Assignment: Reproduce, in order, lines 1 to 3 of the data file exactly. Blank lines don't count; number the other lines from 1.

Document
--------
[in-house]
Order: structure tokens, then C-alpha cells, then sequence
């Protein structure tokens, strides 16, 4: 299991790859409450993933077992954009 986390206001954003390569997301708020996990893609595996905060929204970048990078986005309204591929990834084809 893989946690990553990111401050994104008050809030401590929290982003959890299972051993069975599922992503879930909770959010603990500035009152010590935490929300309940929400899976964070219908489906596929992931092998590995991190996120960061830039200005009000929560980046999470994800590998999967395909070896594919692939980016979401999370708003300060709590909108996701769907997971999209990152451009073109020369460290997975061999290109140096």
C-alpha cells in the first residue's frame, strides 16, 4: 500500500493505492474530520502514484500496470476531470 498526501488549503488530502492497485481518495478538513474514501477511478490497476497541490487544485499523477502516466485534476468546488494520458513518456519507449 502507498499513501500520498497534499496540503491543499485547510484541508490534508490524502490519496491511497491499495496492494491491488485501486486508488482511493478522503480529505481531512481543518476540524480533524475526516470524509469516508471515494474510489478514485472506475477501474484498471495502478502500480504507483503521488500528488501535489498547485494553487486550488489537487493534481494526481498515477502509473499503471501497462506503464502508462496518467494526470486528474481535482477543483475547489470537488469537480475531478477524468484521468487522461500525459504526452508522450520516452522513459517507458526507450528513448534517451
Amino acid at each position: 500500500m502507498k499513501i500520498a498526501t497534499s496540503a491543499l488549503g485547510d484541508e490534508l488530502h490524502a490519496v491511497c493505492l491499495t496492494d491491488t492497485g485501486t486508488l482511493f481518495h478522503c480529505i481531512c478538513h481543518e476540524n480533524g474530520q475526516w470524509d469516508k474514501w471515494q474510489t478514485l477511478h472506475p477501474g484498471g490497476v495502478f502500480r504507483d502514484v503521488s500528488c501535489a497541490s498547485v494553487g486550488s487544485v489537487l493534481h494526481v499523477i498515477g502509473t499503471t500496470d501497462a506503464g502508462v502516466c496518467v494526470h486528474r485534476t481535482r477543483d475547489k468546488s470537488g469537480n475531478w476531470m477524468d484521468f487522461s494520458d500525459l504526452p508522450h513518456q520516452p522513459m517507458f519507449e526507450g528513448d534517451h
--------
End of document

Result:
[in-house]
Order: structure tokens, then C-alpha cells, then sequence
């Protein structure tokens, strides 16, 4: 299991790859409450993933077992954009 986390206001954003390569997301708020996990893609595996905060929204970048990078986005309204591929990834084809 893989946690990553990111401050994104008050809030401590929290982003959890299972051993069975599922992503879930909770959010603990500035009152010590935490929300309940929400899976964070219908489906596929992931092998590995991190996120960061830039200005009000929560980046999470994800590998999967395909070896594919692939980016979401999370708003300060709590909108996701769907997971999209990152451009073109020369460290997975061999290109140096």